I Become A Color Whisperer

After years of avoiding color theory practice (the practice means you have to make a color wheel) I finally broke down and signed up for Jane Davies’ downloadable class, “Unlocking The Secrets of Color.

I have to say that color theory seems much more relevant for mixing paint colors than for quilting. When I want to make a quilt I go through my fabrics and decide which of the already dyed/printed colors I want to work with. When it comes to painting there’s usually no such already determined color starting point. You could work only with colors directly out of the tubes but that would get old fast. The tricky part is to figure out what colors you want for your painting before you actually see the color. Needless to say, there’s lots of trial and error.

The class begins with paint mixing to create a 12 part color wheel from blue/red/yellow. Then you move on painting grids using only colors on your color wheel. I won’t subject you to photos of my efforts, but will note that getting an evenly graduated color wheel is harder than you’d think.

Other lessons involve one color collages; and painting value scales with black, then white, to create graduated analogous colors. The class moves on to paintings/collages of one color and analogous colors, and finally a series of abstract landscapes (cool/warm) and color moods.

The right side is my one color collaged painting; the left is my analogous colors one. There’s a photo of an Eleanor McCain quilt underneath the paint.
Abstract landscapes in warm tones.
Abstract landscapes in cool tones.
Mixed tones. You can see some of the original painting on the top one. I reused my failures.
It sure is a lot faster to paint a landscape than make one in fabric. The top painting is an experiment in combining cool tones with cool/warm ones.

The landscapes assignment was designed to help you learn how much warm tone you can/should put in a predominantly cool toned piece, and vice versa. It’s a personal decision, but even a touch of a contrast adds interest, I think.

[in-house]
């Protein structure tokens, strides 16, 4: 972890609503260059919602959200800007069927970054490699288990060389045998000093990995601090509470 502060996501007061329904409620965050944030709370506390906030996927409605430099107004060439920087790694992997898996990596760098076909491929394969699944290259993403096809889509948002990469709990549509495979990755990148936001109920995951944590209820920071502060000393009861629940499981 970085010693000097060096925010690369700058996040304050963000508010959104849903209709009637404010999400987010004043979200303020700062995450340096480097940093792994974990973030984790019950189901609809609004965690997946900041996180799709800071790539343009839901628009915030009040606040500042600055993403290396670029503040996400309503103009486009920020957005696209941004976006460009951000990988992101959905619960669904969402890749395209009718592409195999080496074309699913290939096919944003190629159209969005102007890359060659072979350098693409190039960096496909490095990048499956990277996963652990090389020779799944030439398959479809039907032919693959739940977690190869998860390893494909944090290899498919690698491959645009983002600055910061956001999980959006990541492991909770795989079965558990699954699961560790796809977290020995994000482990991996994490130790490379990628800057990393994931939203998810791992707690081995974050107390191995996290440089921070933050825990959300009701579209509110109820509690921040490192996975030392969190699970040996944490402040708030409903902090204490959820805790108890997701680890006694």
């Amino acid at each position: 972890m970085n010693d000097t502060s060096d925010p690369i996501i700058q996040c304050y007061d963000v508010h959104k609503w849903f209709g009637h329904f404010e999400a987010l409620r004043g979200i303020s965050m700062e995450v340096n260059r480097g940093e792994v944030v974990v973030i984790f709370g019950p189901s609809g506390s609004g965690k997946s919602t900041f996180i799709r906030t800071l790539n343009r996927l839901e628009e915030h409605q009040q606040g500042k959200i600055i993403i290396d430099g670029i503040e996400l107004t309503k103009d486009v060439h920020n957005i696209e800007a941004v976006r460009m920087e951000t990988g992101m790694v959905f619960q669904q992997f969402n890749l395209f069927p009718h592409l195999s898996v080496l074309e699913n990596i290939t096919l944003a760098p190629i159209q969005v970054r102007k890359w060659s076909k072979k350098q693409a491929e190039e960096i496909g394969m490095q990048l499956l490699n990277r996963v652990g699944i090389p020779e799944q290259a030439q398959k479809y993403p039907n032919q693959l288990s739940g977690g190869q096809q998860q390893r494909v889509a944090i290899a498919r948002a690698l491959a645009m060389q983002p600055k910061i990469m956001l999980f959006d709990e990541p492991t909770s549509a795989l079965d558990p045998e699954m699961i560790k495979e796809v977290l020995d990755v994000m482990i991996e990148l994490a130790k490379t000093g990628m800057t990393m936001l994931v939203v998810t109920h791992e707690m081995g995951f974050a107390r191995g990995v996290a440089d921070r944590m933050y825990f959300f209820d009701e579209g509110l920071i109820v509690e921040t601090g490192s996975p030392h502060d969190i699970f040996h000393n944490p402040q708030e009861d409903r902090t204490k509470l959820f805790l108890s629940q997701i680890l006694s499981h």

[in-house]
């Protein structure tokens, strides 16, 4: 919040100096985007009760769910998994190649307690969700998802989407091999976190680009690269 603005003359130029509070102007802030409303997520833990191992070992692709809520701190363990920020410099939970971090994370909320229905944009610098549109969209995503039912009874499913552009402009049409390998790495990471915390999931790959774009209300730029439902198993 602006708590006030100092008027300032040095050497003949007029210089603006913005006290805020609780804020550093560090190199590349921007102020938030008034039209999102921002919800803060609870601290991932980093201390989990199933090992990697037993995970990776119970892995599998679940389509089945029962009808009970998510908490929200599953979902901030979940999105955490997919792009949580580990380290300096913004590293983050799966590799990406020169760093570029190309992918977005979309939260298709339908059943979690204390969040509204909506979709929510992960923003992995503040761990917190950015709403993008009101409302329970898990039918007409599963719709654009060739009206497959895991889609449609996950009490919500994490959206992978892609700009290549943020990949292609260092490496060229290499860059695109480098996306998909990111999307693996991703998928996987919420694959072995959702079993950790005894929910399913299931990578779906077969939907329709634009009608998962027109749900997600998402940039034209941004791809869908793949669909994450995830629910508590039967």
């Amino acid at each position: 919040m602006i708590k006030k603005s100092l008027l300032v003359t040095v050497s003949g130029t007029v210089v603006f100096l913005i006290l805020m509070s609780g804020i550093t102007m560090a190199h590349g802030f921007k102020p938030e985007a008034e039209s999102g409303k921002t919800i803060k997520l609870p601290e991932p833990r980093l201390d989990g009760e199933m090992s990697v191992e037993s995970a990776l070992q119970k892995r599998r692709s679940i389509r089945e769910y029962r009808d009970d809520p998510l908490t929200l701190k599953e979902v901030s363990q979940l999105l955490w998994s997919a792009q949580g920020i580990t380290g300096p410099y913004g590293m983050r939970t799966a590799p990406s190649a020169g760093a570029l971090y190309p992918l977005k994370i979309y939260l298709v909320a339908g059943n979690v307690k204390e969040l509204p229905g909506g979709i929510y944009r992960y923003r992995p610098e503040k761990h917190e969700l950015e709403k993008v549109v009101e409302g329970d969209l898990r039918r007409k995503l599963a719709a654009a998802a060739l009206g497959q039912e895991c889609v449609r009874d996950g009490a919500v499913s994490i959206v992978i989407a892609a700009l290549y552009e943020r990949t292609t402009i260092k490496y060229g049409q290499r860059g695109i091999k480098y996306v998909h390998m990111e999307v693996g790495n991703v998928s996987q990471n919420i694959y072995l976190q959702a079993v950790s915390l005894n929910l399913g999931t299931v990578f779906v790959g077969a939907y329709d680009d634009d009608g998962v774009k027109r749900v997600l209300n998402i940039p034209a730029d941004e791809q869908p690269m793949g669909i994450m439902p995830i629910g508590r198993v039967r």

My take away from this class is that I need to whisper more and shout less in my color choices. I like the ring-a-ding-ding of bold colors and color contrasts, but for my artistic development I need to cultivate the quieter side. It goes along with trying colors you don’t much like. You might be pleasantly surprised at the results.

6 Comments

Filed under Techniques

6 responses to “I Become A Color Whisperer

  1. I love your paintings! Looks like you learned a lot! I also like bold colours and that is working out well for the children’s book I am creating.

  2. This paintings are so interesting (some quite striking), your description of the process makes them more so. I have found myself looking more at the color wheel lately but not examining it (or my work) to the extent of learning much! This post is a good reminder of how it can change the way we look at or see things, and how we approach our work. Thanks for sharing.

    • My lesson learned is that teachers can talk color theory until the cows come home, but it hadn’t really penetrated my visceral understanding until I started mixing paint. Right now I’m working with cadmium red, white, and black to see how many different colors I can create.

  3. I spent a lot of time years ago self-studying color theory. It started with a class with Jean Ray Lury. The class was amazing but nothing really clicked for me until I discovered the Munsell color system. Munsell developed his system based on how we perceive color rather than how we mix colors. That was my light bulb moment. But, that said, all color study is valuable. It’s a difficult subject and I needed lots of reinforcement of the concepts for it to really sink in!

    • I’d think color theory would be essential for your dyeing work. The color wheels we mixed in class turned out differently depending on what red/yellow/blue was used. Some combos made great greens and lousy purples. Others were the opposite. You can learn about the Munsell color system at http://www.munsell.com.

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